Range Resources Corporation recently announced it will disclose the chemicals used in its natural-gas fracking process, which hydraulically fractures rocks to free natural gas for pumping. More gas drillers will follow Range's lead, according to Lee Fuller, the vice president of government relations of the Independent Petroleum Association of America. "The industry has nothing to hide," he added.

Early this year, the U.S. Environmental Protection Agency (EPA) began a two-year study of the effects on the environment, if any, of fracking in shales, including the Marcellus Shale, a sedimentary rock formation containing largely untapped natural gas reserves. A 2004 EPA study into fracking used in coal-bed methane extraction found it caused no contamination of the surrounding groundwater. Fuller and other industry officials anticipate the EPA will again find no groundwater or surface water contamination. "Fracking has been used for over 40 years," Fuller said. "And it's caused no damage to the environment."

But environmental groups say horizontal drilling used in the Marcellus Shale and the sheer size of the operations potentially bring a whole new set of threats to the environment. "We've never seen anything like this on this scale in Pennsylvania," said Jack Ubinger, senior vice president of the Pennsylvania Environmental Council (PEC), which recently released a proposed regulatory approach for Marcellus Shale drilling. "We have to look at this from an entirely different point of view.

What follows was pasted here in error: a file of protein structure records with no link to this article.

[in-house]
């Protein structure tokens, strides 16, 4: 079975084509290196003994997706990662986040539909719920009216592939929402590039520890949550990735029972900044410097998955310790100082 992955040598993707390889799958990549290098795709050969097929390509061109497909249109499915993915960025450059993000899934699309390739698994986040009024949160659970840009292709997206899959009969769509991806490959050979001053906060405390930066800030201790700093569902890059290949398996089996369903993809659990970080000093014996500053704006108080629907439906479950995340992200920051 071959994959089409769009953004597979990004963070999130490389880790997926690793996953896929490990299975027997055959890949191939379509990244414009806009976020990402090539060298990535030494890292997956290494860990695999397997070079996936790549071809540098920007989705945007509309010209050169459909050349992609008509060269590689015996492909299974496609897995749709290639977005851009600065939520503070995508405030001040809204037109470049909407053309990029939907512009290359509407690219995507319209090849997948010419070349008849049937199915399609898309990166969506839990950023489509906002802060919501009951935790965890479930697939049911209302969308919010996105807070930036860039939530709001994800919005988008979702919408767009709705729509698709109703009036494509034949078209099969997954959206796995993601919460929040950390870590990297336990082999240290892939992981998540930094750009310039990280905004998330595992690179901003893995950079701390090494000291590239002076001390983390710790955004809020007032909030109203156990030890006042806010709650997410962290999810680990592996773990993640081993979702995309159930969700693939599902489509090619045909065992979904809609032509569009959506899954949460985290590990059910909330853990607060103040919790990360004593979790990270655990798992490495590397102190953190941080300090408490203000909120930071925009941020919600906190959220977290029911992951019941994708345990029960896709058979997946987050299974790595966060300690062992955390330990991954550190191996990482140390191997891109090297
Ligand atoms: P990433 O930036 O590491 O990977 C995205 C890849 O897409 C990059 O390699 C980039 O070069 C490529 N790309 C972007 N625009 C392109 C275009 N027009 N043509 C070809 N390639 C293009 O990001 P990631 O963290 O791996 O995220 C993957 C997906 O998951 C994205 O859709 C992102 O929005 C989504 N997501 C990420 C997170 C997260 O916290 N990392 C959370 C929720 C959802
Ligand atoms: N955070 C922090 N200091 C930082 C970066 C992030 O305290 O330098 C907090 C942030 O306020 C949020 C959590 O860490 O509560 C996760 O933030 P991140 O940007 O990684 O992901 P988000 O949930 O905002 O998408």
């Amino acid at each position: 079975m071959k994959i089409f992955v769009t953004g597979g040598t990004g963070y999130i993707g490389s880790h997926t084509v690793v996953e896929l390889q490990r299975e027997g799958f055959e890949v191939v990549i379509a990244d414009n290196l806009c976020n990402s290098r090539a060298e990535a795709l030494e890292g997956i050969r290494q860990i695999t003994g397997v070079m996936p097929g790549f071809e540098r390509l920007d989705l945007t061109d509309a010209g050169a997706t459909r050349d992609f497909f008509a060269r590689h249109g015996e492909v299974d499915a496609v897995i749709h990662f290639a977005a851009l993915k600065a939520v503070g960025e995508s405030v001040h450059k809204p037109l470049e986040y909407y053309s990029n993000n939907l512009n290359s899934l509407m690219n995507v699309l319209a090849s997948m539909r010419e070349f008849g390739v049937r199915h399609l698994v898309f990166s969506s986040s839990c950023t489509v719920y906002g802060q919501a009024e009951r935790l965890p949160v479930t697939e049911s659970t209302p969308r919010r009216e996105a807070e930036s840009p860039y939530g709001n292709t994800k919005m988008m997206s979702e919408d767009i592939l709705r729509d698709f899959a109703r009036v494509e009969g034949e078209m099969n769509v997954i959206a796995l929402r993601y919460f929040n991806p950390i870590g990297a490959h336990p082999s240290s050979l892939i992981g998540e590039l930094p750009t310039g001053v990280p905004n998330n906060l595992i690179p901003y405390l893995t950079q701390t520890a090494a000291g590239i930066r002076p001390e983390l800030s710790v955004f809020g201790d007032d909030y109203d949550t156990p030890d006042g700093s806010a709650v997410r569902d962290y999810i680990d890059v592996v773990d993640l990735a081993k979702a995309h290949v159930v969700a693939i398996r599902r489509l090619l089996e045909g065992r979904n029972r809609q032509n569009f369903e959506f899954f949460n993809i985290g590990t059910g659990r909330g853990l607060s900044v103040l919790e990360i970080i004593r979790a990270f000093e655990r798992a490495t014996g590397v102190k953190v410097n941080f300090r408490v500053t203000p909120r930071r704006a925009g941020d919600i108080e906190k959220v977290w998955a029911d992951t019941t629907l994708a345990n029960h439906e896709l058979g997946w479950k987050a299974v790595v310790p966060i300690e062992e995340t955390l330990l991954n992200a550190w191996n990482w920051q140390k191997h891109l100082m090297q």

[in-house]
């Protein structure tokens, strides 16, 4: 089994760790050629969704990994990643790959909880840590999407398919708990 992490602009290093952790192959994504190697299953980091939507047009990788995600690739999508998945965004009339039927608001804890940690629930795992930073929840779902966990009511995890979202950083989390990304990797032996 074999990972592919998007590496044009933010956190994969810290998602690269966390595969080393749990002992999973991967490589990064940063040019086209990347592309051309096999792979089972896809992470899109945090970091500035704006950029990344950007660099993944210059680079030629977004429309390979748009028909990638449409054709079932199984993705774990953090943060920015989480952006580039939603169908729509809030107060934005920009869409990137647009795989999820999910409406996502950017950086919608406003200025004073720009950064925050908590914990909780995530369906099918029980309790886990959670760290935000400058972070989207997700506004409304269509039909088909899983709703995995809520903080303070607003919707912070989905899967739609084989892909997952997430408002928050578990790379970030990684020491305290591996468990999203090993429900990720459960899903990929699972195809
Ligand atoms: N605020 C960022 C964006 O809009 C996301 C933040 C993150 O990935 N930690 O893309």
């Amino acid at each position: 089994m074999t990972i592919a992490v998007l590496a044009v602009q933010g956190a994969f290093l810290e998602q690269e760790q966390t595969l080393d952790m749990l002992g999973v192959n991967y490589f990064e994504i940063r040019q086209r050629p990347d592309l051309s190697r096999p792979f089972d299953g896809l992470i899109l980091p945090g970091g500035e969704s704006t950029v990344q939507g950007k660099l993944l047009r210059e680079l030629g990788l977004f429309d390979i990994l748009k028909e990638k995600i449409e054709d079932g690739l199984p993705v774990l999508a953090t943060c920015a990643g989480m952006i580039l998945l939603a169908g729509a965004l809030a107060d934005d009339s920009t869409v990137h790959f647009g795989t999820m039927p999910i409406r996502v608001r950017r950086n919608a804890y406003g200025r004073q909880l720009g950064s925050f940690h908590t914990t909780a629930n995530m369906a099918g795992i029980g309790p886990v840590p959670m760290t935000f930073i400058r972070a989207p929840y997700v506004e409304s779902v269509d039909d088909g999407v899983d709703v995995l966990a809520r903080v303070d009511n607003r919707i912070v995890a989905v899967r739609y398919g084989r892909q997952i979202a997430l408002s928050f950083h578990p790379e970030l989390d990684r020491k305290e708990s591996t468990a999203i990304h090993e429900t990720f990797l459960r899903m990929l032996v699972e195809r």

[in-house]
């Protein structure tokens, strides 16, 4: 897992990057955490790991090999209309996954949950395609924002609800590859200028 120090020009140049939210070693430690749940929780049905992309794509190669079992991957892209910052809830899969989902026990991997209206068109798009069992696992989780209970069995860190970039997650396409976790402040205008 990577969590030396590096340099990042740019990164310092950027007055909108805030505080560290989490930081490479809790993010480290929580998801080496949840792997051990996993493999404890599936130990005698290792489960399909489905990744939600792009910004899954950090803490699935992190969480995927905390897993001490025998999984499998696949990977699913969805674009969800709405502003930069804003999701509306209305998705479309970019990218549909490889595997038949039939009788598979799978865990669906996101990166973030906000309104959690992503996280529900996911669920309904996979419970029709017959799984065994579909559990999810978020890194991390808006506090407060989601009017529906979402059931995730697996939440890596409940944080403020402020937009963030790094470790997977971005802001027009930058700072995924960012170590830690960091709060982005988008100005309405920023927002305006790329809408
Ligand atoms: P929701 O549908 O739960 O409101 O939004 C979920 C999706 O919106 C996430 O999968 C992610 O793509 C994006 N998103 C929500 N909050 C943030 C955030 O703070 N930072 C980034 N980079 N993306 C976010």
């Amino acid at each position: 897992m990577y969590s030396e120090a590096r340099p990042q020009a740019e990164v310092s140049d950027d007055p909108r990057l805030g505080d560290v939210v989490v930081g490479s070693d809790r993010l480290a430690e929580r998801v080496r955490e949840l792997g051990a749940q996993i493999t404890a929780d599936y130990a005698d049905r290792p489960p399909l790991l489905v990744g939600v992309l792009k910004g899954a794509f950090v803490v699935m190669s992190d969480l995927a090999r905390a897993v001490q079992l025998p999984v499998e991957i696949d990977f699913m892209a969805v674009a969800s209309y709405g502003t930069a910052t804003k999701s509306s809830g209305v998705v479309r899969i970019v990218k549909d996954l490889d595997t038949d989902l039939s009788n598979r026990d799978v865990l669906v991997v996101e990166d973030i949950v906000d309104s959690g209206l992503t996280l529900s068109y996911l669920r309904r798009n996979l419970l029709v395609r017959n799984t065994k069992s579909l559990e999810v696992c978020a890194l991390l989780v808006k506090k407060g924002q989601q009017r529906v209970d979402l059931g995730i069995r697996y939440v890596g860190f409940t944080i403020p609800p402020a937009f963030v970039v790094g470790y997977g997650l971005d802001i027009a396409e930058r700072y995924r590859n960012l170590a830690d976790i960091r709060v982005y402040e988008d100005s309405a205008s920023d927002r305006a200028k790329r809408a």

Some in the natural gas industry are concerned that even though no evidence exists that chemicals used in fracking have ever penetrated groundwater or surface water, disclosure of the chemicals could provide leverage for environmentalists and lawmakers pressing for more information. If the industry does not act, Congress might do so instead. Disclosure bills await action in the U.S. House and Senate.

An official with the American Petroleum Institute (API) said it is developing an industry-wide disclosure plan based on four main principles:

  • federal regulation of fracking is unnecessary;
  • states should maintain regulatory authority;
  • protection of the confidentiality of proprietary information; and
  • transparency.

Range's willingness to disclose appears to be particularly significant because it was the first gas company to drill and complete a Marcellus Shale well in Pennsylvania. The Fort Worth, Texas–based company has become one of the dominant drillers in the burgeoning Marcellus endeavors, with 1.3 million acres under lease.